OTTAWA (Reuters) - Canada’s new industry minister, Christian Paradis, is a cautious low-profile politician with little experience handling the tricky files he will now face.
Paradis was named to his new post in a cabinet shuffle on Wednesday. He had spent the previous 16 months as the minister of natural resources, where he rarely made headlines.
The 37-year-old lawyer is one of only five legislators the governing Conservatives have from the politically important, predominantly French-speaking, province of Quebec and as such was almost guaranteed a good job.
“Perhaps his profile in Quebec is higher, and that would be something the government needs,” said James Farney, a political studies professor at Queen’s University in Kingston, Ontario.
Paradis, who sometimes struggles with his English, now has a heavy workload. First, he must decide whether to approve a proposal by the London Stock Exchange to buy TMX Group, the operator of the Toronto Stock Exchange.
If he turns it down, critics will accuse him of betraying the government’s pro-market principles. If he approves it, he is likely to be castigated for letting a Canadian entity pass into the hands of foreigners.
The industry minister is also responsible for reforming the telecommunications sector. The government says it wants most of its new policy on whether to lift foreign ownership limits in the industry to be ready by the end of the year.
Tony Clement, who preceded Paradis in the job, said the investment policy would have to be twinned with a decision on how to proceed with a planned auction of wireless spectrum, provisionally set for late next year.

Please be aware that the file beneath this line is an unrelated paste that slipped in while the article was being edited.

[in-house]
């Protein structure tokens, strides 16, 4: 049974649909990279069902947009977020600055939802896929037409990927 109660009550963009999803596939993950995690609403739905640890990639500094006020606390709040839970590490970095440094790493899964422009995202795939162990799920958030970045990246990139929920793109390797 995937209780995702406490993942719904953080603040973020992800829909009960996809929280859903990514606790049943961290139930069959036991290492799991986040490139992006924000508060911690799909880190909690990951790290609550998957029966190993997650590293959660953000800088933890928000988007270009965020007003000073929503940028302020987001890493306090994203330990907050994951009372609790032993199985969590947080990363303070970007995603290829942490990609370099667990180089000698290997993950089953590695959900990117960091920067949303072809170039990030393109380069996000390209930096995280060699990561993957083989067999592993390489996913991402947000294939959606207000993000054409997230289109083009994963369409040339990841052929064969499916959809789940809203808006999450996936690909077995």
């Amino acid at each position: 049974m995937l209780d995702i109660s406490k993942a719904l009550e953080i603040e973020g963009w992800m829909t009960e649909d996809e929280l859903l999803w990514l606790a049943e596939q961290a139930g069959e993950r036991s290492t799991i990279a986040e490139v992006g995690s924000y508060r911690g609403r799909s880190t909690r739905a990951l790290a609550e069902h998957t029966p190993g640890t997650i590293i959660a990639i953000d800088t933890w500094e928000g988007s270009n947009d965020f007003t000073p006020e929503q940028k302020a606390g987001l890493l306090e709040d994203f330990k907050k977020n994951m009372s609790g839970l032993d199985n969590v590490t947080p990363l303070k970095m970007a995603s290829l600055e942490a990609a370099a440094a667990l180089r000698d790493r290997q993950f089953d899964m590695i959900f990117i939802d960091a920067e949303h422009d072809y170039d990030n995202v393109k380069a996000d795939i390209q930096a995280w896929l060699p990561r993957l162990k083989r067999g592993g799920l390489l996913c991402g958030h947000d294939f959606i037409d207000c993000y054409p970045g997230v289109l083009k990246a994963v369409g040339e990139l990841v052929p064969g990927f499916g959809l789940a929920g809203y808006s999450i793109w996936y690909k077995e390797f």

Asked about foreign ownership in the telecommunications industry, Paradis told reporters on Wednesday: “We have to keep the direction that was taken. We have to favorize (sic) the investment here always in the best interests of Canadians.”
UBS analyst Phillip Huang said the appointment of Paradis might delay the both the review and the spectrum auction.
“Mr. Paradis may need time to acquire up-to-date knowledge of the sector, and may also prioritize and approach his new files differently,” he wrote in a note to clients.
Clement was a heavy hitter and he enjoyed the respect of Prime Minister Stephen Harper, who is known for keeping a tight grip on his ministers. It is unclear whether Paradis will have the same high profile.
“Realistically, the big stories on this file will be run out of the prime minister’s office,” Farney said.
Paradis ran into trouble politically last year after it emerged that a senior aide had interfered in the release of access to information requests to reporters. The aide resigned and Paradis shrugged off calls to do the same.
Opposition legislators were also unhappy that when Paradis was federal public works minister in 2009, he discussed government business with a construction executive at a Conservative Party fund-raising event.
Christian Paradis was born on January 1, 1974. He is married with three children.
Reporting by David Ljunggren; editing by Peter Galloway